Wednesday, November 12, 2014

Don't Judge a Book by its Publisher!

Not long ago, I came across a post on a Face Book group that I belong to that really fired me up. The group is one whose intent is for authors to support one another. It’s one of several that I joined in an effort to network with my peers, discover new authors and promote my own work.

The post that had me seeing red was from a fellow author who not only questioned the effectiveness of the group but went so far as to say that all self-published authors are garbage and he’ll never buy a self-published book.  According to this gentleman (boy, it took a lot of effort to type that word!), self-published authors are rejects whose books couldn’t make it in the “real” world of publishing. Self-published books are poorly written and poorly edited and therefore not worthy of his time or money.

Some self-published books do fall in to one or more of the categories this man pointed out. Some do, but not all of them. I’ve read some very fine self-published novels that had wonderful plots and tight editing. I’ve read some that I’ve been disappointed in for being poorly edited or difficult to follow or just plain unenjoyable. You know what? I’ve read some mainstream published fiction that I’ve felt the same way about. In fact, there are some self-published authors that I think are actually better than those who were lucky enough to be accepted into the hallowed halls of mainstream publishing.

And let’s not forget, there are some authors who choose to self-publish their novels without ever submitting them to an agent or publisher. That doesn’t mean these novels couldn’t cut the mustard. Authors have a variety of reasons for striking out on their own and they range from not wanting to relinquish artistic license to being able to turn a bigger profit without a middleman.

Lately, I’ve noticed a trend of authors whose first few books were traditionally published, yet they’re releasing their newest titles on their own rather than submitting to their publishers. Erin Nicholas and Cindy Dees are coming to mind. Both are damn fine authors. In fact, Nicholas is a New York Times and USA Today bestselling author who has decided to release her next novel on her own. Clearly, her prior novels were up to snuff and her new novel due out in January of 2015 will likely be as good if not better than her other work.  Where does that leave us if we subscribe to the “all self-published novels are garbage” theory? Out the opportunity to read an amazing story, that’s where!

Yes, I’m passionate about this issue. Yes, it hits close to home because I self-publish all of my novels. I tried the traditional route and wasn’t happy with it. I had a loyal enough following that I felt confident that I could and should forge my own path. It’s because I self-publish all of my novels that I work so hard to edit them. I want to deliver the best possible product to my readers. Have I always? Sadly, I haven’t, but I’ve learned from my mistakes and continue to improve my craft.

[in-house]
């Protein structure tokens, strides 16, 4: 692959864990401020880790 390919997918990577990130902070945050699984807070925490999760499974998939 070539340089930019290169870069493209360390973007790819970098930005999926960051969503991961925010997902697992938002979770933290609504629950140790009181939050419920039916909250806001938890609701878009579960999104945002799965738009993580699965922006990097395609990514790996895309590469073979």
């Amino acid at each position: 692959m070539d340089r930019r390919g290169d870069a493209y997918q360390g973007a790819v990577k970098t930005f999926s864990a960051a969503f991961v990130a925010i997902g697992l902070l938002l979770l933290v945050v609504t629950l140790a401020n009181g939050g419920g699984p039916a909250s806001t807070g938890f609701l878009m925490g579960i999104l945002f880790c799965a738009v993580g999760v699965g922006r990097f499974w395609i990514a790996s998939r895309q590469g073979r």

Have you ever heard that old saying don’t judge a book by its cover? Well, how about we go one step further. Don’t judge a book by its publisher. Read it first before you decide you don’t like it.

Wednesday, November 5, 2014

I'm Saying No to NaNoWriMo

It’s November. If you’re a writer, especially a writer who’s just starting out, you know what that means. It’s National Novel Writing Month, also known as NaNoWriMo. The purpose of NaNoWriMo is to encourage writers to pen the rough draft of a 50,000 word novel by the end of the month, 11:59pm on November 30th to be exact.

There are no monetary prizes for participating in NaNoWriMo. Writers taking part in the event can earn a variety of badges, aimed at both participation and actual writing. One badge, for example, is earned when the writer’s novel reaches five thousand words. Since this is an online event, the badges are awarded online as well.

Not everyone who signs up to participate will actually reach the goal of completing the novel, but that’s not a bad thing. Dig a little deeper and you’ll find that NaNoWriMo is more about inspiring and motivating writers to get that first draft going. It’s also about providing authors a chance to network and meet their peers and perhaps promote their work. It’s about encouraging creativity and celebrating writing.

Every year, I’m inevitably asked the question and faced with the decision of whether or not I’m going to join in the fun. Every year, my answer is the same, and this year is no exception. No, I will not be participating.
I’m not going to deny that NaNoWriMo not only sounds fun, but it’s got a great set of objectives. Unfortunately, it’s not for me. 

Trying to crank out that rough draft in thirty days doesn’t work with my schedule. Writing every single day isn’t a luxury this busy working mom has, despite how much I’d love to be able to do so. Lately, my writing time is confined to the weekends where I usually spend a good chunk of both Saturday and Sunday working on my latest novel. It’s not an ideal approach, but it’s productive. I finished two full chapters this weekend and did the same last weekend and the weekend before. Given the length of my chapters, it’s’ an accomplishment I’m proud of.

To those of you who are participating, good luck and have a great time. I’ll be rooting for you to reach that goal. As for me, NaNoWriMo is a no-go. I guess you could say it’s a NaNoWriNo!